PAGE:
In Moscow’s attempts to surprise, it can count on consistent help from an unlikely source: Many Western experts and policymakers are all to keen to delude themselves about Russia’s intentions.
When analysts lack reliable information, they often engage in what Robert Jervis called mirror-imaging: What would a rational reaction be for my government to this situation? They have greater difficulty imagining leaders would dare to blatantly lie or rip up fundamental international law — including violating the borders of a sovereign country and annexing territory as their own.
From a Western perspective, a Russian invasion appears irrational. A survey of 905 experts on international relations showed that only 14 percent foresaw a Russian military intervention in Ukraine, just days before the last one happened.
This approach undervalues the domestic pressures and incentives faced by authoritarian leaders and misconstrues who really holds power. In the case of Georgia in 2008, Western analysts thought it was impossible that Georgian President Mikheil Saakashvili would be “mad enough” to launch a pre-emptive military attack, given the likelihood of an overwhelming Russian response. Turns out, for domestic reasons — he had promised to reestablish control over the separatist states — he was.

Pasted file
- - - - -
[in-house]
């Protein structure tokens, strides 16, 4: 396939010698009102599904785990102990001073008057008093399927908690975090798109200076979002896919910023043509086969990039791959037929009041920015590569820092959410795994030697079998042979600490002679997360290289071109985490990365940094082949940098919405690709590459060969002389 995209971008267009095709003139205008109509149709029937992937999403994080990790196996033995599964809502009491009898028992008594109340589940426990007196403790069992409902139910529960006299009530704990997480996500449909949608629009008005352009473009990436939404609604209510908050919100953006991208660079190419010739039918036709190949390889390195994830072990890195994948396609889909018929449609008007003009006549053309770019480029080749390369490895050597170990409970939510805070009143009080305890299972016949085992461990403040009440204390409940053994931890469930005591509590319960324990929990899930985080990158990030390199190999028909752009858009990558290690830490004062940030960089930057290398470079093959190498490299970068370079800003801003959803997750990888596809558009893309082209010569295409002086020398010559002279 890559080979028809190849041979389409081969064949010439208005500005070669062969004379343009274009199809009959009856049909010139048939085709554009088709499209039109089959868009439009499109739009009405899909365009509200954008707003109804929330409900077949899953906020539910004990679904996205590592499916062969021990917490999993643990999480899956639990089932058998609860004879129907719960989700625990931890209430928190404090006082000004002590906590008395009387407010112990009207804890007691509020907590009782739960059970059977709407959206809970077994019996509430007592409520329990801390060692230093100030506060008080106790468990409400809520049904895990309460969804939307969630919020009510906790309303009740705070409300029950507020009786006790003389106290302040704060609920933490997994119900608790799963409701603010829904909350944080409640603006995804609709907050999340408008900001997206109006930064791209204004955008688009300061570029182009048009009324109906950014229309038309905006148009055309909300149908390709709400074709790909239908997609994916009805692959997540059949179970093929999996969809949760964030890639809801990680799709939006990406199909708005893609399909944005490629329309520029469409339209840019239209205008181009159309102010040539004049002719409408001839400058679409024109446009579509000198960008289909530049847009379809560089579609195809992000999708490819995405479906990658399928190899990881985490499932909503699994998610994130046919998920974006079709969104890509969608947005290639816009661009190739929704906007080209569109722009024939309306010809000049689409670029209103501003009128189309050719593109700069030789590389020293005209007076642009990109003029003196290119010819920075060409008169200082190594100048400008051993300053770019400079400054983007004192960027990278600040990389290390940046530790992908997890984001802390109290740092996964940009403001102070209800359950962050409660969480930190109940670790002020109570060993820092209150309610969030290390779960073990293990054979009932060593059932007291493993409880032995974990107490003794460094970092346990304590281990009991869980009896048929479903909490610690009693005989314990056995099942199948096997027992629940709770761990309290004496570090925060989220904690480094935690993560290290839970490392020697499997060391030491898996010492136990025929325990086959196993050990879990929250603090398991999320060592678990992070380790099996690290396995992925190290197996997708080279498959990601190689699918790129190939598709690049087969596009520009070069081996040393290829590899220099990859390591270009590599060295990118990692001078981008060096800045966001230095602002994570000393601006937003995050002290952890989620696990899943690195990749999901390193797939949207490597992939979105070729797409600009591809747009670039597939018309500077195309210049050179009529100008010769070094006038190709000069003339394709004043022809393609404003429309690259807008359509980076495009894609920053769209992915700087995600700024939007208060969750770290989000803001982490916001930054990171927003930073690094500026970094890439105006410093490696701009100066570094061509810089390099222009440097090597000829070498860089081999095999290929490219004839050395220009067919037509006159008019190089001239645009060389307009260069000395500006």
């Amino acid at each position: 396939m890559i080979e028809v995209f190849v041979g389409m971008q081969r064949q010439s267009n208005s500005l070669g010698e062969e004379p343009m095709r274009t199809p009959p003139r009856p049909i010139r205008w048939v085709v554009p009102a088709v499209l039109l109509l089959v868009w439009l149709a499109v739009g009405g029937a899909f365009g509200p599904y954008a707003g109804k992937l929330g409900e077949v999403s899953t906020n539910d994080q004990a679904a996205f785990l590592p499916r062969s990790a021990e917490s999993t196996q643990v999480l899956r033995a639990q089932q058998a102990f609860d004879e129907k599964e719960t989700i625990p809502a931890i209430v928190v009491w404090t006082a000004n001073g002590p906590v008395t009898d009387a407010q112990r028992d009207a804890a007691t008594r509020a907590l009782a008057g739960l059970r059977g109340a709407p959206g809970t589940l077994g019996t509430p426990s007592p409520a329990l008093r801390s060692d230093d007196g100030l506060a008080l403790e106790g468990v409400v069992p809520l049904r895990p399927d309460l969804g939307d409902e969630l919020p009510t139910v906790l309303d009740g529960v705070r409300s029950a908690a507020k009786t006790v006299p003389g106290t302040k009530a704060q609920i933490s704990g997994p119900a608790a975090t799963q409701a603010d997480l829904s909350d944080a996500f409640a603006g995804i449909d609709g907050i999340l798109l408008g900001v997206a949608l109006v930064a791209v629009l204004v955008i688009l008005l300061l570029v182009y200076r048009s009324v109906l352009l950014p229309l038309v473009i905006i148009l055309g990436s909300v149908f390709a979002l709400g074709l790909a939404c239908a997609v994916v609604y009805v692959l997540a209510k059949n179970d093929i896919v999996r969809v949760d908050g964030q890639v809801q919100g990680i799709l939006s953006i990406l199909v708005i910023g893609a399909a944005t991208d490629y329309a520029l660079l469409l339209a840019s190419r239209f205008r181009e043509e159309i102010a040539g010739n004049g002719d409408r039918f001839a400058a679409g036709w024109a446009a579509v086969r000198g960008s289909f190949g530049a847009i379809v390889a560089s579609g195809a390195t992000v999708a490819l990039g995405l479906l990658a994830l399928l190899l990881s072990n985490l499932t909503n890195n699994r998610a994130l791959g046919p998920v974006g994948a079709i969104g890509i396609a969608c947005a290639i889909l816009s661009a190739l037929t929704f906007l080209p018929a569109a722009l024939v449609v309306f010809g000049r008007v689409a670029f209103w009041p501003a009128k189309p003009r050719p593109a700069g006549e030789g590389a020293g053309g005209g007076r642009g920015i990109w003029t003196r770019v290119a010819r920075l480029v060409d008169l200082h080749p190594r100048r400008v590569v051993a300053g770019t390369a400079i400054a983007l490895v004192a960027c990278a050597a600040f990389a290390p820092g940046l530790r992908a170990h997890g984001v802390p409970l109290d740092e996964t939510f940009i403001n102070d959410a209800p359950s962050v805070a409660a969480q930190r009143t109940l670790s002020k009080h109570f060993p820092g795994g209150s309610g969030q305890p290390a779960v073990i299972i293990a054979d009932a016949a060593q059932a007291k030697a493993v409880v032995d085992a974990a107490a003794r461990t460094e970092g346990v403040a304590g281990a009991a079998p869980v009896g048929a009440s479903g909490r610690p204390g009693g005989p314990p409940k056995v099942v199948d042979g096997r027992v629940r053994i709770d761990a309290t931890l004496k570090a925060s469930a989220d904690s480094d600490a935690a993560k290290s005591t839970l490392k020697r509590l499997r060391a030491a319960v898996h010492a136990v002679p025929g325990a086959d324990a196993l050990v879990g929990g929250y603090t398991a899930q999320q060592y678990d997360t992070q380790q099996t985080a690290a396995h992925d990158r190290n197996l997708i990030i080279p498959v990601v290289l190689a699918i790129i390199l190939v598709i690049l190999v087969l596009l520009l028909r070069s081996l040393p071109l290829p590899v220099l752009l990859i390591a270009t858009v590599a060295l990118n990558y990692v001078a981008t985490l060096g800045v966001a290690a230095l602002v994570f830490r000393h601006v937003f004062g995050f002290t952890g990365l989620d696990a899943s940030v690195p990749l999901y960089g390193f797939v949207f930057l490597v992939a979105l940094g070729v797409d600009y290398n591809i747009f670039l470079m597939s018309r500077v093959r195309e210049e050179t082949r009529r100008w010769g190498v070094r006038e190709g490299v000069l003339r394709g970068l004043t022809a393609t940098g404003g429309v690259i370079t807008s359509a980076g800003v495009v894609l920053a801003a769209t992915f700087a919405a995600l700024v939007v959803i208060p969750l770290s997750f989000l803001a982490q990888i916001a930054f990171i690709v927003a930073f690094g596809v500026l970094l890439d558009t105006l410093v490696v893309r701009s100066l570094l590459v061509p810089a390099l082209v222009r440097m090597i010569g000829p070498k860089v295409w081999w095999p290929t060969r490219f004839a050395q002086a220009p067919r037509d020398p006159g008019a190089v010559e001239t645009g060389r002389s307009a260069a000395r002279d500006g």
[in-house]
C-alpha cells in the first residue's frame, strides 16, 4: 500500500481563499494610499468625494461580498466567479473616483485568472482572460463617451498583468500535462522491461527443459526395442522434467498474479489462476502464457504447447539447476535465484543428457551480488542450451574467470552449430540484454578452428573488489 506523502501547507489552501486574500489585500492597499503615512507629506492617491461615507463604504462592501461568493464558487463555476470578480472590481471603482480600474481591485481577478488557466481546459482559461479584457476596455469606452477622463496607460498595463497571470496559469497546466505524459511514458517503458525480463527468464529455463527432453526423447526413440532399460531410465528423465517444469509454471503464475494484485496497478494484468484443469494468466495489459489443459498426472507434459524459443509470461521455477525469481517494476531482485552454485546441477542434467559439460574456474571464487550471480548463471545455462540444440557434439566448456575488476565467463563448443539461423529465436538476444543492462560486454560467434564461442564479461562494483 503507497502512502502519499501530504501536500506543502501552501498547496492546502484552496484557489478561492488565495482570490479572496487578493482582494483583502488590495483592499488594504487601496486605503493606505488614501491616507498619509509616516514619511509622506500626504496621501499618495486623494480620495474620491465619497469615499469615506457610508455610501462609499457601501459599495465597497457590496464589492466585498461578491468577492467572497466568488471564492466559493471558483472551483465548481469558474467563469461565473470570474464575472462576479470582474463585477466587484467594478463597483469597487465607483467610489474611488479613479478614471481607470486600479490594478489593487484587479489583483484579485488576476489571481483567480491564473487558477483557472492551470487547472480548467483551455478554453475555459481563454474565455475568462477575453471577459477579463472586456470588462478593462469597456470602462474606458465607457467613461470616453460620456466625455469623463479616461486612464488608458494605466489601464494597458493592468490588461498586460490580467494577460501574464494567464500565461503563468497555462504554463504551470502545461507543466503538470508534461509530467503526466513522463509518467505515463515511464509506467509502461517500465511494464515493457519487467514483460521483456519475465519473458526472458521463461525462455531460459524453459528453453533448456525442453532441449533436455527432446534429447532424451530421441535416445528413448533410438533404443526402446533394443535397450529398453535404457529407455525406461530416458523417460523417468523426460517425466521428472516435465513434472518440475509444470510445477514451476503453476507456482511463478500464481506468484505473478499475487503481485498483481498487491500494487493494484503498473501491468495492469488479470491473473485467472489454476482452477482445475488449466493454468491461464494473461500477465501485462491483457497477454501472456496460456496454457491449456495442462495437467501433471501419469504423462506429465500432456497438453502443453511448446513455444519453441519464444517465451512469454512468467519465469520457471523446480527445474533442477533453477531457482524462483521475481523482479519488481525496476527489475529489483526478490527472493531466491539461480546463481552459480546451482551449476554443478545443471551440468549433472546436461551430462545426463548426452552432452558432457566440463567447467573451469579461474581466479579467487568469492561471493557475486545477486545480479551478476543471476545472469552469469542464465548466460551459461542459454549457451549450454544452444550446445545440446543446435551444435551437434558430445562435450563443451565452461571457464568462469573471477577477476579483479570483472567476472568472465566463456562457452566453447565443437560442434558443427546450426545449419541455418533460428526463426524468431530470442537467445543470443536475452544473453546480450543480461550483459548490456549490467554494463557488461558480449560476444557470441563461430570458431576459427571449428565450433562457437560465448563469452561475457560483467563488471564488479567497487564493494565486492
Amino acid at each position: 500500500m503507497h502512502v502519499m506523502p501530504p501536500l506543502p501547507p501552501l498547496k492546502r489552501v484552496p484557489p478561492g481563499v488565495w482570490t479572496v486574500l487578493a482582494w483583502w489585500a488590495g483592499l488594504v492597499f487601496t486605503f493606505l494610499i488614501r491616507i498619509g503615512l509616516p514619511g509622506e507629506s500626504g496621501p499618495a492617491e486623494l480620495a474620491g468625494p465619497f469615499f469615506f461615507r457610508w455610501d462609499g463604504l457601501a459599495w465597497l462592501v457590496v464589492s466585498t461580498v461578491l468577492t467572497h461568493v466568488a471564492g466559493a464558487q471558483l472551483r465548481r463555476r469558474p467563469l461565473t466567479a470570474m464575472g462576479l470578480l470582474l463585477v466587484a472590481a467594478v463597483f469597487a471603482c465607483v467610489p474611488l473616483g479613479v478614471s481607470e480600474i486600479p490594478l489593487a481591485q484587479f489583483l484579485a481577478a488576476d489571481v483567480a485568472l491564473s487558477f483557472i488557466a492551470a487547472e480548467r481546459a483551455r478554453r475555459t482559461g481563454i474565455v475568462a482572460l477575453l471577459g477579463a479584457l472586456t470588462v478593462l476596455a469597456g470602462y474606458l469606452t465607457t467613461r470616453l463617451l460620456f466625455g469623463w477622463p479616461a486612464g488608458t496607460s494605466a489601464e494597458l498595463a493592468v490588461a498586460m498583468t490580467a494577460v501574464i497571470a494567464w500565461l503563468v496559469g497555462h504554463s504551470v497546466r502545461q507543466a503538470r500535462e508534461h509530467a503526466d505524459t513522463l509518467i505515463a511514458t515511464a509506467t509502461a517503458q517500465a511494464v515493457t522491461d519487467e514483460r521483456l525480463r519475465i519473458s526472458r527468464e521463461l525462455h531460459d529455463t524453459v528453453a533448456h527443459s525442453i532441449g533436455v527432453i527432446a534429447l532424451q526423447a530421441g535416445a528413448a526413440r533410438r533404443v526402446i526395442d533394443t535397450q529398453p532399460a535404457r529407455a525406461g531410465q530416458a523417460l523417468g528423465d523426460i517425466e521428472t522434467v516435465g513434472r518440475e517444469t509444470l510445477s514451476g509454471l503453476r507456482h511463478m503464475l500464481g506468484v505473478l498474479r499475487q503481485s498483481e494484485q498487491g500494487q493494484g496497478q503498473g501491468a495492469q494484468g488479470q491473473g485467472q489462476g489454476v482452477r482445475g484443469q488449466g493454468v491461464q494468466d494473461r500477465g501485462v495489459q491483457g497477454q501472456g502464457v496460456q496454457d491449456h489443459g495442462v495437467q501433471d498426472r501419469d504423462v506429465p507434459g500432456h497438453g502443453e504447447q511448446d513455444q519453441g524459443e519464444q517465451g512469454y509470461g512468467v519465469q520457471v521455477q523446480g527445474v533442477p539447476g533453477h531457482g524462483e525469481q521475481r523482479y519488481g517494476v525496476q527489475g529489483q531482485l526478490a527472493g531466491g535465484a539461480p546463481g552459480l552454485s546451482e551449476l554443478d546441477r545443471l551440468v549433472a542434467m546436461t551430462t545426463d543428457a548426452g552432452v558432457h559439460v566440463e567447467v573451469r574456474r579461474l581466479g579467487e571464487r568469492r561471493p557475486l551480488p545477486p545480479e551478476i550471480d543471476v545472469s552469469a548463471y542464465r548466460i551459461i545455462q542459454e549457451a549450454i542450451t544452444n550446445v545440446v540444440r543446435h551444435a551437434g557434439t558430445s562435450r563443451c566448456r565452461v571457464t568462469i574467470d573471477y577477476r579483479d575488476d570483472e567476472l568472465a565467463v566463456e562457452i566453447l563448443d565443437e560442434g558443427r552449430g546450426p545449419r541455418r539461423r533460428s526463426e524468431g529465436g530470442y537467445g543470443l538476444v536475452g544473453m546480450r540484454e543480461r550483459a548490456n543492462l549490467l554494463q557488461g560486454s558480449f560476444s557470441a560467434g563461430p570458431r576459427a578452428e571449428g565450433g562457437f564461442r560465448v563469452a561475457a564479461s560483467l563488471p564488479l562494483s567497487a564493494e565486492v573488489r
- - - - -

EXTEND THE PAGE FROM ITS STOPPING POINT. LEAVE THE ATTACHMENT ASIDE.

Public opinion is often seen, erroneously, as another constraint on Moscow, as it was years ago in the run-up to the Soviet intervention in Czechoslovakia. In 2013, Western analysts expected some Russian punishment of Ukraine, but did not consider an outright military intervention — let alone annexation. The few warnings that were communicated by the foreign ministers of Poland and Sweden were not taken seriously as they appeared to some as biased against Russia given their known views.
Warnings are easy to ignore when they reveal flaws in the core assumptions that underpin Europe’s foreign policy approaches and economic agreements. In the case of Georgia 2008, they exposed how NATO has mishandled the country’s membership at the Bucharest summit, leading to harmful, unintended consequences. In the case of Ukraine 2014, it exposed geopolitical blind-spots in the EU’s Neighbourhood Policy and the Eastern Partnership. Today, it would call into question Germany’s Nord Stream 2 pipeline project, or France’s diplomatic reset strategy.
Accepting warnings is psychologically stressful for decision-makers. It confronts them with hard choices about values and interests. Yet, if history is any guide, inaction only makes those choices harder. This is as true today as it was the last time around.
Should Western leaders agree to a diplomatic settlement that would give Russia a de facto veto on Ukraine’s future path? Or are they willing to lend tangible support to Ukraine, and devise credible sanctions to deter Russia, averting a worst-case scenario? These are questions that would be better answered before, rather than after, an invasion.
Western leaders might be forgiven for being surprised in 2008 and 2014. They’ll have no excuse if they let themselves get fooled again.